A shipwreck bearing £16.5million’s worth in gold coins and a sizable cache of whiskey barrels may be set to reveal its secrets — eventually. Seventeen souls died when, en route for Mackinac Island, the Westmoreland sank to the bottom of Lake Michigan during a storm on December 7, 1854. As many of her passengers managed to make it ashore, where they faced a 40-mile trek to the nearest town. Having been lost for more than 150 years, the ship’s position — at a depth of 180ft beneath the waters of Platte Bay — was finally pinpointed by diver Ross Richardson back in 2010 after “about a decade’s worth of research.” The Westmoreland is sitting upright on the lakebed, and can be identified by the “hogging” arches that run along both sides of the vessel. Although it is forbidden to recover artefacts from wrecks in the Great Lakes without a permit, talks are now underway to salvage the Westmoreland’s cargo, although results are not expected for years or “maybe decades” to come.
Mr Richardson said: “We are in the beginning stages of discussing a salvage operation to recover the whiskey casks and possibly other artefacts.
“The Westmoreland is an underwater museum, filled with perfectly-preserved relics from the 1850s, and preserving them for public display would be a worthy cause.
“She is one of the most intact and best-preserved shipwrecks from the 1850s on the planet.”
The Westmoreland was carrying a whopping 280 barrels of whiskey — along with other winter supplies — for soldiers based in a fort on Mackinac Island.
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The fort on Mackinac Island had strategic importance for its location overlooking the meeting point of Lake Michigan with Lake Huron.
It is thought that the gold borne by the Westmoreland — in the form of double eagle pieces — may have been intended as pay for the garrison.
“It made life very hard for the army when she did not arrive,” said diver Chris Roxburgh, who has taken photographs of the wreck.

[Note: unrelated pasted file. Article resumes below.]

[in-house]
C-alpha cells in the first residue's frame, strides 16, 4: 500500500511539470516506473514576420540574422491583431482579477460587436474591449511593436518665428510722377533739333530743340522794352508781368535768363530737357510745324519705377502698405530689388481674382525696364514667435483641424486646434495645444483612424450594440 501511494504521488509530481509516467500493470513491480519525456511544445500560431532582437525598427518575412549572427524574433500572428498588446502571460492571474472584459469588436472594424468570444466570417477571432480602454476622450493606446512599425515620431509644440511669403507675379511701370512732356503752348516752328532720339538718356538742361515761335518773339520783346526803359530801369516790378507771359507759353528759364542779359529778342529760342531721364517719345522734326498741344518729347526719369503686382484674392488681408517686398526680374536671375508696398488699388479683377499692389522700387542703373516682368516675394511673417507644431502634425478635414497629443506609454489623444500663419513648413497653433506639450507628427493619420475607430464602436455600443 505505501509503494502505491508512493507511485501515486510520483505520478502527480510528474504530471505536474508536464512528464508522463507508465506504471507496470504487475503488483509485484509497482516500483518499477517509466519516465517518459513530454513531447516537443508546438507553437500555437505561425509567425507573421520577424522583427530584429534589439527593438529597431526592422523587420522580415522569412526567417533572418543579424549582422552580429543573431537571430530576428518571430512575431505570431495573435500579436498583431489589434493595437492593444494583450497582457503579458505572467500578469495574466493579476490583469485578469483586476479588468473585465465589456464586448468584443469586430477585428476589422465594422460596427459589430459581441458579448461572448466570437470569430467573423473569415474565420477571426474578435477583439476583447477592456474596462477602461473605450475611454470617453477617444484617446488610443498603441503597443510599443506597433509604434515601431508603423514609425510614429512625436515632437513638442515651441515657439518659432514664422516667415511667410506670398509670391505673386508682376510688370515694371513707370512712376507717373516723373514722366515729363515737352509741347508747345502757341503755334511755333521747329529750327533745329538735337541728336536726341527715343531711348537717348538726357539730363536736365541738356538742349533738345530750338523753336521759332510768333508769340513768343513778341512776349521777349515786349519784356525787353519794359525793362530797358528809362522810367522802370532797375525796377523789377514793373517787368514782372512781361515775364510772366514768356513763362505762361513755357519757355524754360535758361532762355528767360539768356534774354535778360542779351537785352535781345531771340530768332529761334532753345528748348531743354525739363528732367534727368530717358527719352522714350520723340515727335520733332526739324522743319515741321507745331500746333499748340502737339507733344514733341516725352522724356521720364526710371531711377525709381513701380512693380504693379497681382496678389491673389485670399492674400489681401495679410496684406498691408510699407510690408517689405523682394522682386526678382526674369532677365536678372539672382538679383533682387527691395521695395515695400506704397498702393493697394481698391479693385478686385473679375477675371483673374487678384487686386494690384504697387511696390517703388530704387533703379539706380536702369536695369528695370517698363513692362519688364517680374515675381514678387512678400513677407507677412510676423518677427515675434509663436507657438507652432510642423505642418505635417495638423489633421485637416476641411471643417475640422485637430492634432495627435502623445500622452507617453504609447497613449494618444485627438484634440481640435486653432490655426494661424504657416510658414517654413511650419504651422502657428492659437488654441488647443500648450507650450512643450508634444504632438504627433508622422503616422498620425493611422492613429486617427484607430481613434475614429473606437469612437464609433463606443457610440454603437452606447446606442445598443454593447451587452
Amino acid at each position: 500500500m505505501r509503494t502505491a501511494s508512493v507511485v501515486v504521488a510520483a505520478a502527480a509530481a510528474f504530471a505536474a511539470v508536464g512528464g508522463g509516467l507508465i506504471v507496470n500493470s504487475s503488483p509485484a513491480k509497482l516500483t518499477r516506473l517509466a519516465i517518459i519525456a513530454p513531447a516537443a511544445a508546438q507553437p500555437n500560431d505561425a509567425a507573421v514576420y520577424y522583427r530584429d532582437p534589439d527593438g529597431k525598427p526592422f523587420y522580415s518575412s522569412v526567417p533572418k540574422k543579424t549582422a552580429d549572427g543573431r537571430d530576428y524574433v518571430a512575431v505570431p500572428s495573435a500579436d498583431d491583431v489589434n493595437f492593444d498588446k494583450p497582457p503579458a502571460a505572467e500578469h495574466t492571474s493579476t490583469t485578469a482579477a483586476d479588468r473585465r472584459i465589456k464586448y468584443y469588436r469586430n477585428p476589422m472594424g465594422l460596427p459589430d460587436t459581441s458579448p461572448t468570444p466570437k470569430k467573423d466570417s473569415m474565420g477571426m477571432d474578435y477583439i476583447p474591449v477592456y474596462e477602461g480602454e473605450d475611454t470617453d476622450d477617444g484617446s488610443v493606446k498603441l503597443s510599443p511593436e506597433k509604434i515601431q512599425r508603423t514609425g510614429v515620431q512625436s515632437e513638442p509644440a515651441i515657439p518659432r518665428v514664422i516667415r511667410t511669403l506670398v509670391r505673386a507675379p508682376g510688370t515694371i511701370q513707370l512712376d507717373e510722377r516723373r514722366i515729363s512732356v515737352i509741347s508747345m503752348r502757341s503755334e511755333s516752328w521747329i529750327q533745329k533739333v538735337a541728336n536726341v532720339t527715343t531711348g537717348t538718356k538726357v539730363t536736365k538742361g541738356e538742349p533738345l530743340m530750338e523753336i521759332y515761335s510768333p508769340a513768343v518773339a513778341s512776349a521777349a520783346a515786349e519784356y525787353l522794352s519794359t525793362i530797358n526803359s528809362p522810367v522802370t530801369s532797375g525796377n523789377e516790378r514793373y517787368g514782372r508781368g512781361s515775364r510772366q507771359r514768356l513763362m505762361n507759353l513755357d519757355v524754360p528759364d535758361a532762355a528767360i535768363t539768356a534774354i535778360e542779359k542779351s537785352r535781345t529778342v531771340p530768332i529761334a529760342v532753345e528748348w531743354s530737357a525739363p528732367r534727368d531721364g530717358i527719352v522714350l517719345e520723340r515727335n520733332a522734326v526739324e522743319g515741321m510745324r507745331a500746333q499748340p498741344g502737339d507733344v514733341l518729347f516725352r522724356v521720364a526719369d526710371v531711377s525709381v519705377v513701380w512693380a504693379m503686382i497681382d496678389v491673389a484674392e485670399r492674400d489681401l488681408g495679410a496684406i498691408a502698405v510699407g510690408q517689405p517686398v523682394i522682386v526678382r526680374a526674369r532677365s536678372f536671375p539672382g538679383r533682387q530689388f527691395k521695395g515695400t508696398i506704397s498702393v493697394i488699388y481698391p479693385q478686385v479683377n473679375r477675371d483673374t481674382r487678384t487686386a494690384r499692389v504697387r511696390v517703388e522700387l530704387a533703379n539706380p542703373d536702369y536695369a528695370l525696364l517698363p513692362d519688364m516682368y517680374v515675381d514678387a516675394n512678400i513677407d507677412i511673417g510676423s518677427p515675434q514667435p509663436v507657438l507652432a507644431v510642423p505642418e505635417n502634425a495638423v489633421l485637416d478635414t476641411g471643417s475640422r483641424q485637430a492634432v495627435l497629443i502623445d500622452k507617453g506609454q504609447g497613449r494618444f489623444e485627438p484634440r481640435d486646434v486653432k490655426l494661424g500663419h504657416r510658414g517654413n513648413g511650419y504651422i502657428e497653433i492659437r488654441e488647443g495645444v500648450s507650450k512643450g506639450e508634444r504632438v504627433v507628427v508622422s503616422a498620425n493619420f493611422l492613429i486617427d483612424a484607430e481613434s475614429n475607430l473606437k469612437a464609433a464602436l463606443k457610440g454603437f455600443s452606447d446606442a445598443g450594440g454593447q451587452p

He added: “The gold coins would be worth about a million dollars if we melted them down and sold them.
“The true value is the numismatic value of these coins, which could realistically be more than $20million [£16.5million] today.”
Despite the staggering value of the gold coins, the recovery operation the divers have in mind would instead be focussed on the whiskey.
Mr Richardson added: “A regional distillery is extremely interested in salvaging the whiskey barrels for testing and selling.”
The location of the wreck is expected to make the salvage efforts as challenging as the initial search to find the vessel.
Mr Richardson said: “The area where the Westmoreland sank was not flat and smooth, like the majority of Lake Michigan’s bottom. It was full of underwater sand dunes and cliffs, making early search efforts very difficult.
“Around 2008, there was a breakthrough in side-scan sonar technology, and an affordable and capable sonar unit was made available to the public.
“I was an early adopter of this technology and it’s perfect for searching the area where the Westmoreland sank. Many searchers were in the right area, but lacked the right tools for the job.”
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Mr Roxburgh added: “It’s a difficult dive, since there is no rope or buoy attached to the ship — and it’s almost 200 feet deep. The water temperature [during one dive] was freezing cold at 34F (1C).
“The gold and whiskey is deeper in the wreck, in the hold or cabins. And the deck is partially collapsed, so getting deeper into the vessel is hard.”
Nevertheless, Mr Richardson is optimistic that the Westmoreland’s lost treasures will see the light of day once again.
He said: “Eventually, yes. But we are a long way, maybe decades, from making that happen. Only time will tell if the Westmoreland will share her secrets with us.”
Mr Richardson has described his quest to find the wreck in his book, “The Search for the Westmoreland: Lake Michigan’s Treasure Shipwreck”.
Additional reporting by Michael Havis.
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